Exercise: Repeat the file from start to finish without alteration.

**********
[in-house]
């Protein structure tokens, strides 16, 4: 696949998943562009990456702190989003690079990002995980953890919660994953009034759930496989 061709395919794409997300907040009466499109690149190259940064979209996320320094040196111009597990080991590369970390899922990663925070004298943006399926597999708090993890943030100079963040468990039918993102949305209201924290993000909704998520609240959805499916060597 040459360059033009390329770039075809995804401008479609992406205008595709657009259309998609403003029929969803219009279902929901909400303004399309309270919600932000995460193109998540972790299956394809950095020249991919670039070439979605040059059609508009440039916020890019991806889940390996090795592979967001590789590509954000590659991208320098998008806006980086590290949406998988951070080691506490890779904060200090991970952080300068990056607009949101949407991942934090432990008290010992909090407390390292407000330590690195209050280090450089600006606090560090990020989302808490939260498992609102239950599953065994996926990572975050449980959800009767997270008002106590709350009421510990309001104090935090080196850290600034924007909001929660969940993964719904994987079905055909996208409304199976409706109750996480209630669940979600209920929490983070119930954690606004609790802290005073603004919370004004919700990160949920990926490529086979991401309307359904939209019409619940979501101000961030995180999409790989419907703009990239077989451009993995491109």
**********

[in-house]
């Protein structure tokens, strides 16, 4: 696949998943562009990456702190989003690079990002995980953890919660994953009034759930496989 061709395919794409997300907040009466499109690149190259940064979209996320320094040196111009597990080991590369970390899922990663925070004298943006399926597999708090993890943030100079963040468990039918993102949305209201924290993000909704998520609240959805499916060597 040459360059033009390329770039075809995804401008479609992406205008595709657009259309998609403003029929969803219009279902929901909400303004399309309270919600932000995460193109998540972790299956394809950095020249991919670039070439979605040059059609508009440039916020890019991806889940390996090795592979967001590789590509954000590659991208320098998008806006980086590290949406998988951070080691506490890779904060200090991970952080300068990056607009949101949407991942934090432990008290010992909090407390390292407000330590690195209050280090450089600006606090560090990020989302808490939260498992609102239950599953065994996926990572975050449980959800009767997270008002106590709350009421510990309001104090935090080196850290600034924007909001929660969940993964719904994987079905055909996208409304199976409706109750996480209630669940979600209920929490983070119930954690606004609790802290005073603004919370004004919700990160949920990926490529086979991401309307359904939209019409619940979501101000961030995180999409790989419907703009990239077989451009993995491109």